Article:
With Phil Jackson apparently on the verge of returning to NYC, Grantland‘s Zach Lowe breaks down how his hire as Team President could impact the Knickerbockers. “[T]he Knicks clear the Bargnani, Chandler, and Amar’e Stoudemire contracts off their books in the summer of 2015 and hungrily look to replenish. And this is where Jackson’s great value might lie — as a Pat Riley–style free-agency magnet.”
Even riding a five-game winning streak, this season looks lost, especially given that we don’t have a first-round pick. So I can’t really imagine Jackson having much of a short-term impact, especially since he’ll be spending most of his time in LA. Still, I guess it can’t hurt to have him on the payroll, and there’s something very Zen about finishing the journey where you started.
“You cannot f**k the future, sir. The future f**ks you.” Ten years after its premiere and seven years after the hoopleheads of HBO wrought its untimely demise, Matt Zoller Seitz pays homage to Deadwood, the original bookend to The Wire: Whereas The Wire dramatizes the interminable decay of a city’s municipal institutions, Deadwood showed why they were needed in the first place, especially when a Great Man of means and no small ambition, like George Randolph Hearst, comes a-knockin’.
Of course, Deadwood also remains one of the most highly quotable television hour-longs around. The one I tend to use most these days: “And you, Mr. Wolcott, I find you the most severe disappointment of all.” “Often to myself as well.”
You know the drill by this point. This is yet another of Anderson’s precious dollhouse-and-train-set movies, a Tintin comic brought to life, with all of the usual twee affectations and tics we have come to expect. (If you thought Wes Anderson movies were too white before, this flick is so white it has a ski chase.) And for whatever reason, this time the wall-to-wall bric-a-brac aesthetic just did not connect for me.
Part of the problem, I think, is that Hotel is bereft of what is usually one of the sharpest arrows in Anderson’s quiver: There are no artfully placed pop songs anywhere in this movie, which, now I think on it, is one of the ways his films in the past have been best able to escape their elaborate artifice to establish real emotion or human connection.
But the other, bigger issue here is tone [mild spoilers to follow]: The Grand Budapest Hotel felt to me like it’s heedlessly skating along the surface of tragedy. Even notwithstanding a dead cat joke which put me in a foul temper (too soon), there are stabs at black humor here — chopped off fingers, a decapitation, prison shivvings — which jar with the movie’s antic frivolity, and suggest black humor really isn’t Anderson’s forte. He’s fine at creating one particular, immediately identifiable as “Andersonian” tone, but apparently not so great at modulating it.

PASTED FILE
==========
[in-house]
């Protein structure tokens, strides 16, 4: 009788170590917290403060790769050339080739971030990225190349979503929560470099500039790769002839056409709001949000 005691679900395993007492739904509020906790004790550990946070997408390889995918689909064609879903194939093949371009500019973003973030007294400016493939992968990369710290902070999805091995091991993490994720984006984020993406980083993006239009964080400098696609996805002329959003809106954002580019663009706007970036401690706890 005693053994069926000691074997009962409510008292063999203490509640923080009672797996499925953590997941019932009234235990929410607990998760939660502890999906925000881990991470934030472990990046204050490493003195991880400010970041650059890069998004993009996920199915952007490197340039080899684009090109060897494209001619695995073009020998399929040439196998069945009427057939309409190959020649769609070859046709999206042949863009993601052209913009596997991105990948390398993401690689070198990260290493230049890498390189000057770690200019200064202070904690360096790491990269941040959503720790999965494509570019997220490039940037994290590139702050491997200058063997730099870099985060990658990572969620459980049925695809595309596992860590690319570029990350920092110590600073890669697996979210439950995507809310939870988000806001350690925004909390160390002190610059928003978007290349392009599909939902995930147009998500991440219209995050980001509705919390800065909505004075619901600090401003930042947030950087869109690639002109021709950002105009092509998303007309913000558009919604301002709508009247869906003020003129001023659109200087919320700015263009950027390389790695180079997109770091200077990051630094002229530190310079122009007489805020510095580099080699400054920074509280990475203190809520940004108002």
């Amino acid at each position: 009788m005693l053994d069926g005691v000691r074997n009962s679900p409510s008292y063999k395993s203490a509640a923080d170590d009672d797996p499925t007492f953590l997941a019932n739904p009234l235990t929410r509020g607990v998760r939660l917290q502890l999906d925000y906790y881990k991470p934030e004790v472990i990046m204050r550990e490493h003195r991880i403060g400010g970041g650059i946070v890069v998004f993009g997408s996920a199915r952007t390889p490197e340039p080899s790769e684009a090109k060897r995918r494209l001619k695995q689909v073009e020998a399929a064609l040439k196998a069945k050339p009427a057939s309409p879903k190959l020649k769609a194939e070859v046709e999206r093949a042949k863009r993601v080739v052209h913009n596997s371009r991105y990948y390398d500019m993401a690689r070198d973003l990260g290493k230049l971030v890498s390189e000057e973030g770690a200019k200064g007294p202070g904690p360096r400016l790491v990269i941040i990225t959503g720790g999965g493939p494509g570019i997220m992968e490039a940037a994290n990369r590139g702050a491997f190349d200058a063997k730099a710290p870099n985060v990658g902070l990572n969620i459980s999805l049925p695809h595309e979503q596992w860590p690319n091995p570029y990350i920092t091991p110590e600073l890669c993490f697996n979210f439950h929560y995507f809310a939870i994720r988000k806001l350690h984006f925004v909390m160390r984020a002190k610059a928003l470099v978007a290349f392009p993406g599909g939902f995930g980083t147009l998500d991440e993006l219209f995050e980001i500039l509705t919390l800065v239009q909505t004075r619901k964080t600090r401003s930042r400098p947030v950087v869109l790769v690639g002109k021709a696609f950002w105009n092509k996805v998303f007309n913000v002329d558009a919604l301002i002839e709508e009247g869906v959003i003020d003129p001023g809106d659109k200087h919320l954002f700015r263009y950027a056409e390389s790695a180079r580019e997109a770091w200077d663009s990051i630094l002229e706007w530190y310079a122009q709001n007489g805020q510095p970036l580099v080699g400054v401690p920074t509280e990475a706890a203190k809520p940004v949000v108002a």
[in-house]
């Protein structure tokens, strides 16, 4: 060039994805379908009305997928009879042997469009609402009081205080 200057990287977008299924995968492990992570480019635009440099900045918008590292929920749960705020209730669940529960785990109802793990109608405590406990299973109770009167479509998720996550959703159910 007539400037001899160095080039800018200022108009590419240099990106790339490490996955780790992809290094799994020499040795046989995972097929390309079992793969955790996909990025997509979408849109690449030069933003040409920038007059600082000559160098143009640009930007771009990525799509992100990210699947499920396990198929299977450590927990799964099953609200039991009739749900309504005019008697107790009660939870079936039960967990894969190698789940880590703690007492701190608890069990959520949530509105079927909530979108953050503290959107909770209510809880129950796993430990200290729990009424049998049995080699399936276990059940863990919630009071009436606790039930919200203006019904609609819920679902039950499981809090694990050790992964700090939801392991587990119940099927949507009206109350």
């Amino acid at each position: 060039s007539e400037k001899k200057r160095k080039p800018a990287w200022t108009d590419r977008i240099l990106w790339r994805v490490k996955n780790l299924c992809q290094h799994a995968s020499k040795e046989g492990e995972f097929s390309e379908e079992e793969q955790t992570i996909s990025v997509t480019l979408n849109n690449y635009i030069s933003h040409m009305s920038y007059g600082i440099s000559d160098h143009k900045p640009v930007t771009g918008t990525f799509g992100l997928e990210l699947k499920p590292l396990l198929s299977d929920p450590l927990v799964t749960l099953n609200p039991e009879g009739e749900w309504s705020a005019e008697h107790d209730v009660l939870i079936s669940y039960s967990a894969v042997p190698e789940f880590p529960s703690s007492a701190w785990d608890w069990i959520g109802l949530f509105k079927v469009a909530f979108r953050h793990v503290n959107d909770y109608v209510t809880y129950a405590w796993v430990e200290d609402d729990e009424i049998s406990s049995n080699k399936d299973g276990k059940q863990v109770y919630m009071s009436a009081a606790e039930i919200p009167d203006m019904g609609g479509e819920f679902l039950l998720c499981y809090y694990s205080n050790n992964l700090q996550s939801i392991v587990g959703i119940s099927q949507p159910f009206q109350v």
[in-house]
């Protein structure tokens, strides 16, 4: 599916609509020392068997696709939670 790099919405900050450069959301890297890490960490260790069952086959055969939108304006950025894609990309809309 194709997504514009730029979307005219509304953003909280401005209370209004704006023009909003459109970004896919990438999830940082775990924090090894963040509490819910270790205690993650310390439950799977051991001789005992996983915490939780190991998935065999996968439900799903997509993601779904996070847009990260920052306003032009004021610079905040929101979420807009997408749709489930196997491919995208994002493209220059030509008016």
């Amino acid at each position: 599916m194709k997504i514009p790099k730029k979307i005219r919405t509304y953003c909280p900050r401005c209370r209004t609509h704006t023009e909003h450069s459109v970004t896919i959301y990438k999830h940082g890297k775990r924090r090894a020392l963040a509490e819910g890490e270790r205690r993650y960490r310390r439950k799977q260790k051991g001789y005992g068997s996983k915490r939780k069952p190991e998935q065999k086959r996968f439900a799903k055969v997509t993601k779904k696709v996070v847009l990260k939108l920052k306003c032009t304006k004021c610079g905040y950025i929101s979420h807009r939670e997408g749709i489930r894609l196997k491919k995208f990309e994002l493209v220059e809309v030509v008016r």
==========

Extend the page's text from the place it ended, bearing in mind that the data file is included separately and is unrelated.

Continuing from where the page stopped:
Along those lines, not that you can’t or shouldn’t make a comedy about the horrors of World War II, but I found something off-putting about, say, the cutesy alternate-universe Gestapo banners (“ZZ”) fluttering all through the hotel while our heroes are engaged in their latest madcap Keystone Kops chase. I’ve been short of sleep this week, so it may just be that I wasn’t in the mood for it. Still, for me, The Grand Budapest Hotel didn’t take.
They dug too greedily and too deep…In a small Brazilian diamond, scientists find some potential evidence of vast reservoirs of water deep below the Earth’s surface (otherwise known as R’lyeh, where dead Cthulhu waits dreaming.) The Abyss pic above notwithstanding, “geologist Hans Keppler told Agence France-Presse that scientists should be cautious in concluding so much from such a small sample, and adds that it is likely the water is trapped in molecular form in certain rocks.” (Via High/LowIndustrial.)
Stuart Reid checks in with former Wisconsin Senator Russ Feingold at his current job as John Kerry’s special envoy to the Great Lakes region and the Democratic Republic of the Congo. “‘I really wanted him here at the State Department because I saw him operate on the Foreign Relations Committee,’ Kerry told me. ‘He was the Senate’s expert, bar none, on Africa. He knows the region and the players.’”
Report: Only 20 Minutes Until Introverted Man Gets To Leave Party. “At press time, sources reported that Brewer’s plans for withdrawal were dangerously imperiled by a partygoer’s insistence that the whole group hit up a nearby bar.”
In another example of banksters taking notes on a criminal f**king conspiracy, the NY Post get their hands on Wells Fargo’s How-To-Manual for ginning up fraudulent foreclosure documents. “Foreclosure experts called these procedures shocking. ‘It’s an explosive document,’ said forensic accountant Jay Patterson.” Hey, can somebody go to jail now?
Update: Nope, doesn’t look like it. “Four years after President Obama promised to crack down on mortgage fraud, his administration has quietly made the crime its lowest priority and has closed hundreds of cases after little or no investigation, the Justice Department’s internal watchdog said on Thursday.”